Out we trekked though this morning for an outdoorsy tour with a difference. Howard didn't actually know where we were going as I arranged it as a surprise. The lovely Jill from FoodPath Culinary Tours with a Difference had arranged a great treat for us, other Highlanders, a few people from Canberra and a small crowd from Sydney. This region is well known for wine, lovely cool climate wines and Jill is working hard to put the area on the foodie map as well. A couple of months ago you might remember I went on a fascinating mushroom tunnel tour with Jill.
If you've been watching the foodie media in the past week you may have read about Australia's largest truffle being unearthed near Robertson. Ted and Barbara Smith from Yelverton Truffles and their truffle dog, Jet the Wonder dog, dug up the huge 1.172 kilo Perigord black truffle and unleashed a week long media storm, which you can read about online. This tour of their Truffiere was booked in long before this special find so they had an unexpectedly busy week before we arrived but were still the most gracious hosts.
Following a talk about what truffles are and the history of truffle growing in Australia we headed out in the fields.
The trees are a mix of Quercus Ilex and Quercus Robur inoculated as seedlings with truffle spores.
We had to wear booties over our shoes to protect the biosecuirty of the farm and prevent foreign spores or bacteria being walked in.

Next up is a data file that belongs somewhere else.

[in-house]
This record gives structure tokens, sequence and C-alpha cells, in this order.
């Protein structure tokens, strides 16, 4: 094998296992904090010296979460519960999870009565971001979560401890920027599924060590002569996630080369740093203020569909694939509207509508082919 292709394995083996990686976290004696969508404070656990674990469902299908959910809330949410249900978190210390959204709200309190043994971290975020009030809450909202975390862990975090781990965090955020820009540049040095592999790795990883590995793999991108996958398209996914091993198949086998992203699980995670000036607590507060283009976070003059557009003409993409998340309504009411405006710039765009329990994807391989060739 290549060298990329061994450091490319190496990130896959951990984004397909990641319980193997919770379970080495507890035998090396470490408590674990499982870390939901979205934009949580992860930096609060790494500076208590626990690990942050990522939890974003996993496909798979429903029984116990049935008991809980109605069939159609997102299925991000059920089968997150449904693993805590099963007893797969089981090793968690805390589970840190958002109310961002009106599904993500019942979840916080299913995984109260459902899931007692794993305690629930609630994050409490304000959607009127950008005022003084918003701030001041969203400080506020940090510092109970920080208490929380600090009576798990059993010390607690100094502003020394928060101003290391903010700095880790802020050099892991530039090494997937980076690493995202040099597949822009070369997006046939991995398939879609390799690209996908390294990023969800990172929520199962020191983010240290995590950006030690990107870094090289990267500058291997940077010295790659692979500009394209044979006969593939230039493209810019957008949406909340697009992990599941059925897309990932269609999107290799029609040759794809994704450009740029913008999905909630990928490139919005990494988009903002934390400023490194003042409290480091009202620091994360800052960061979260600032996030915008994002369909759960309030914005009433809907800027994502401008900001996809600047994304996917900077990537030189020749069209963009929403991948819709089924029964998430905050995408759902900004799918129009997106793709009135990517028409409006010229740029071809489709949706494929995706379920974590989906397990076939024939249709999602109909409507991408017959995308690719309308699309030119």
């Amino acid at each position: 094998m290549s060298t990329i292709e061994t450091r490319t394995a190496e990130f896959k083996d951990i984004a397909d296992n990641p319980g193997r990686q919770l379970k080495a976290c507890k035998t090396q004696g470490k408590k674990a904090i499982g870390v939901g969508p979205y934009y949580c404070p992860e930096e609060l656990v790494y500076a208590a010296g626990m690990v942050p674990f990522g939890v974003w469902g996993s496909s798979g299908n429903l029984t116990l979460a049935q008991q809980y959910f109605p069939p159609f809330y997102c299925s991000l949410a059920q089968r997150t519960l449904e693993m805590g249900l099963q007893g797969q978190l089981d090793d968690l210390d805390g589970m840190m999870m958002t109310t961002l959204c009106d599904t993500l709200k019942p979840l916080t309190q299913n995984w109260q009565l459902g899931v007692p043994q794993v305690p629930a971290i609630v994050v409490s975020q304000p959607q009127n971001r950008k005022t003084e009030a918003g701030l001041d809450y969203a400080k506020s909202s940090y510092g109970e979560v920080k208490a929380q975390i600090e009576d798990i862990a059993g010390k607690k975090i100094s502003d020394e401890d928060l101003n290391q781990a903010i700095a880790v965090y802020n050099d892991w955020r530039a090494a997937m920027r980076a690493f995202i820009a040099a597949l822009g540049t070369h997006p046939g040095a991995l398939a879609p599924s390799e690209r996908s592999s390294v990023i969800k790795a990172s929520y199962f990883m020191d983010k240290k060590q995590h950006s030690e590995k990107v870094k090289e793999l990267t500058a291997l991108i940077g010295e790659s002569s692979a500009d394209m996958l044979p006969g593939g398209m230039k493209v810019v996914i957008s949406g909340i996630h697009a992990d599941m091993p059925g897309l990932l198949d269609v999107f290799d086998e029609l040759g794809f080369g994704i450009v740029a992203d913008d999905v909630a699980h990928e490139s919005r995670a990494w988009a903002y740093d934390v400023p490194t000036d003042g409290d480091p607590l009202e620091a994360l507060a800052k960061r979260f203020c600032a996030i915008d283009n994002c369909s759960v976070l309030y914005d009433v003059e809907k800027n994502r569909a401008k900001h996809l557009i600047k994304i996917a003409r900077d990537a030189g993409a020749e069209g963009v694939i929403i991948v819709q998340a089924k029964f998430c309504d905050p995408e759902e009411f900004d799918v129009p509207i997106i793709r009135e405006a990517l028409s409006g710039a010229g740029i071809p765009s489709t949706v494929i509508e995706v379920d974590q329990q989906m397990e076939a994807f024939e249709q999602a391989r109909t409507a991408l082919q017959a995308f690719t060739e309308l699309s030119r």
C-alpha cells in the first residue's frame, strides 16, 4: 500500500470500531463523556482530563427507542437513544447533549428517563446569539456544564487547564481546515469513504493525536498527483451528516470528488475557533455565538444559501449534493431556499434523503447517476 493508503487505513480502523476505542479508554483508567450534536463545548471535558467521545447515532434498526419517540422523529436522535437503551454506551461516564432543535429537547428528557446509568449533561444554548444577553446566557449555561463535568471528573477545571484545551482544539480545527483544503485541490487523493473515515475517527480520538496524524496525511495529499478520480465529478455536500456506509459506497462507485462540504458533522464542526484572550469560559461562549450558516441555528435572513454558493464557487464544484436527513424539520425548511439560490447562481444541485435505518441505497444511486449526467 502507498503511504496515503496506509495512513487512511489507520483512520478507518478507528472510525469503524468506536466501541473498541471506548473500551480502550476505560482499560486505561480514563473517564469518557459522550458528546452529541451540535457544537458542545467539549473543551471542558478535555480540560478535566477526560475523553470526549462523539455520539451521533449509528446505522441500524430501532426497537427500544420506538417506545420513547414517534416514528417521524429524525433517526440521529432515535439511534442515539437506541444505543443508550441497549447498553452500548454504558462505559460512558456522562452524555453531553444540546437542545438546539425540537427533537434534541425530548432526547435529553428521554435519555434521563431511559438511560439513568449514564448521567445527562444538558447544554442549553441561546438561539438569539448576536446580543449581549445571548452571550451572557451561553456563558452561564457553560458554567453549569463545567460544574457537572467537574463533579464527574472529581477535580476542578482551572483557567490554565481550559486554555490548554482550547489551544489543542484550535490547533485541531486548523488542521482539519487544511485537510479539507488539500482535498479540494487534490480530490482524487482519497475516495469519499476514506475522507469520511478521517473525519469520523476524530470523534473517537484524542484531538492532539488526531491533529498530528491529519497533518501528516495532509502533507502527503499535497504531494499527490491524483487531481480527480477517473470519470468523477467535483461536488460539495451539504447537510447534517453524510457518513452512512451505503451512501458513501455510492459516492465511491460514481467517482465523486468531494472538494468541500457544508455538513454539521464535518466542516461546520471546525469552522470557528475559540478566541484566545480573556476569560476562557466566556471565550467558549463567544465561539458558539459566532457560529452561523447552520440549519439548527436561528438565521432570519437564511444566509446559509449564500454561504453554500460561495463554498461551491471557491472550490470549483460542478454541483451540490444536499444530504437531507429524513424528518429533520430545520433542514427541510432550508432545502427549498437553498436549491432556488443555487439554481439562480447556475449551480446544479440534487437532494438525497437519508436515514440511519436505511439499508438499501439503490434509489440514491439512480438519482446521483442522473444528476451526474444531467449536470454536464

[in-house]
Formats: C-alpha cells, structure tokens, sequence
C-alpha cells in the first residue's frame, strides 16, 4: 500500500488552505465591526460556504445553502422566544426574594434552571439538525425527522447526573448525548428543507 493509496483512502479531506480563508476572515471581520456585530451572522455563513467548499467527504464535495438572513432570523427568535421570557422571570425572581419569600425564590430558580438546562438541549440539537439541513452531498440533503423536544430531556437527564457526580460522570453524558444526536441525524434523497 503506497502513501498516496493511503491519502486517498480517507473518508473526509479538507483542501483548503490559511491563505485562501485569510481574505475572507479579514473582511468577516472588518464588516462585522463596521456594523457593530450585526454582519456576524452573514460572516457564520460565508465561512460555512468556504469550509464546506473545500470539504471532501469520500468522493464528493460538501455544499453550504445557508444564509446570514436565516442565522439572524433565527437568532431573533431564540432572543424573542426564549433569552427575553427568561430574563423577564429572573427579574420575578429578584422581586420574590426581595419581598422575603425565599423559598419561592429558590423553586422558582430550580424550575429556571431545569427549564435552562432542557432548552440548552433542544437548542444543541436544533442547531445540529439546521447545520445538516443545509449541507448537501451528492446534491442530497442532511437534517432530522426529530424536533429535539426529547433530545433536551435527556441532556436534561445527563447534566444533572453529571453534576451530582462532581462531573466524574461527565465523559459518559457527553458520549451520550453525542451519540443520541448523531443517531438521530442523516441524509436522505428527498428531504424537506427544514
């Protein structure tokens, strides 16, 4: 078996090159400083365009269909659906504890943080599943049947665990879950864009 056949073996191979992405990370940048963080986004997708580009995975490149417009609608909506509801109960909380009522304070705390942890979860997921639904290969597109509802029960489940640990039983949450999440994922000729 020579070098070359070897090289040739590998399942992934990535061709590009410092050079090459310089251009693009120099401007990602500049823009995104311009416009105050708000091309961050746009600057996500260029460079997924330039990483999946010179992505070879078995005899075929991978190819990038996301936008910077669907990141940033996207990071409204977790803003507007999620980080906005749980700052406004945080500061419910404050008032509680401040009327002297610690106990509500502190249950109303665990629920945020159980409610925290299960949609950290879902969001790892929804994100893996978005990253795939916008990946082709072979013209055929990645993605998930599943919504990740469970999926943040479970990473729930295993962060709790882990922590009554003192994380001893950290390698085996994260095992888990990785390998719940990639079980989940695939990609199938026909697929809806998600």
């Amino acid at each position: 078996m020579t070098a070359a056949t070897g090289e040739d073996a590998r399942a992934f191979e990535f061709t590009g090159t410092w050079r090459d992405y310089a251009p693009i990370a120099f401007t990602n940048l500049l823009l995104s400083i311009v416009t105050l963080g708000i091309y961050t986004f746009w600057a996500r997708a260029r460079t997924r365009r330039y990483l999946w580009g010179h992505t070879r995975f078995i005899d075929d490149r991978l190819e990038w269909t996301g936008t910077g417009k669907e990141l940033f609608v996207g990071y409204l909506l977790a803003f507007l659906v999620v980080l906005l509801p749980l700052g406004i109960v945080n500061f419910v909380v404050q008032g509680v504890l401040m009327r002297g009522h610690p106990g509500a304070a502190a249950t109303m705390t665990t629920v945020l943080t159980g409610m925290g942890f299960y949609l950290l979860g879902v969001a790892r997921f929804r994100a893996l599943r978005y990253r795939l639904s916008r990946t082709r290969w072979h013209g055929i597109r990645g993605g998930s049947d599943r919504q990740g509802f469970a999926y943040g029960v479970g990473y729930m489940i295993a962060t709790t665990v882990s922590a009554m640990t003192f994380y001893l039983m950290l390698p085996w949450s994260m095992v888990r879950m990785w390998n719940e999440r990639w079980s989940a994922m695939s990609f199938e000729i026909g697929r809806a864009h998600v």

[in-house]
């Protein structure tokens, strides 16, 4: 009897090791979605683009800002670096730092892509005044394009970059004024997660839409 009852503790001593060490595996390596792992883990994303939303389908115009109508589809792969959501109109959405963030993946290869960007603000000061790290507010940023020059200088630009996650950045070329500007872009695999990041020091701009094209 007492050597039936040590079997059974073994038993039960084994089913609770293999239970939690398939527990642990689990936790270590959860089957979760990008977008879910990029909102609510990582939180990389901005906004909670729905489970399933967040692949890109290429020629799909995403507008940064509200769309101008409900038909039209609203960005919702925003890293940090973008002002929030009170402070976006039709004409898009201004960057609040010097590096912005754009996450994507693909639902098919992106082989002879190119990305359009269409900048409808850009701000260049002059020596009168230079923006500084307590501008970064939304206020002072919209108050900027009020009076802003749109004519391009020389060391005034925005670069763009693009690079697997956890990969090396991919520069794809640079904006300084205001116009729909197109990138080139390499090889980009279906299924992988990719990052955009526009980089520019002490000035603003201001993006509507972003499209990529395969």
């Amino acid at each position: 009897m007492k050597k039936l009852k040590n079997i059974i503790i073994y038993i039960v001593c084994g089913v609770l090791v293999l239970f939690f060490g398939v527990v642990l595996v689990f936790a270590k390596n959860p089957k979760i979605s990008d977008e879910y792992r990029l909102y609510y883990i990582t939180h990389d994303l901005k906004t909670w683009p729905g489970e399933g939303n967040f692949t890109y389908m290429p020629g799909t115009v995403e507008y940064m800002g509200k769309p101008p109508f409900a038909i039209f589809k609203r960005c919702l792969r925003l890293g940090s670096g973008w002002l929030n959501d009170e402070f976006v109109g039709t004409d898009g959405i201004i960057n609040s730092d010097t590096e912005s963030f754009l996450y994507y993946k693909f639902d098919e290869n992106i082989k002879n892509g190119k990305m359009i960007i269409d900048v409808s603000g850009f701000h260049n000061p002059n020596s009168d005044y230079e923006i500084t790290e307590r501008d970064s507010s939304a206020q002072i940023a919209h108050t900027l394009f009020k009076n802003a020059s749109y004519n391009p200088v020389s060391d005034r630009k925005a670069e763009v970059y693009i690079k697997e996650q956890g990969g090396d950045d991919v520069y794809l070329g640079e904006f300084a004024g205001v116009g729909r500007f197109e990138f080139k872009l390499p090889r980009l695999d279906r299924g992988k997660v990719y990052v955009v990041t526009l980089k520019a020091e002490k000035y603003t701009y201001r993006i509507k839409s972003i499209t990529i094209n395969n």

Robertson naturally had many of the necessary features for truffle growing: friable soil, warm summers and cold winters with frosts. The one feature that was contrary was our volcanic soil is highly acidic rather than alkaline so 50 tons per hectare of lime was added.
"We don't care to eat toadstools that think they are truffles" Mark Twain
Hard to believe this black splat is a prized truffle selling for more than $2000 per kilo! Round here there are plenty of wombat poos that look much the same.
After a good look around the Truffiere we were treated to shaved truffle slices on hors d'oeuvres of bread and egg or bread and camembert. Then a lovely bowl of potato soup with truffle infused butter. Warming and tasty.
As this is not my first foodie tour of late you might be wondering why I go along. A couple of reasons, meeting lovely people, seeing new places and learning about food, history and taste in a way you can''t in a supermarket. We spent a very enjoyable morning on this tour.
And the verdict? Are truffles worth the cost and challenge of growing them? No, not to me. I must either be a philistine or have no palate because I could not taste a thing and in truth neither could anyone else I asked. I still have fun and am very glad to have expanded my knowledge. I recommend you go and find out for yourself.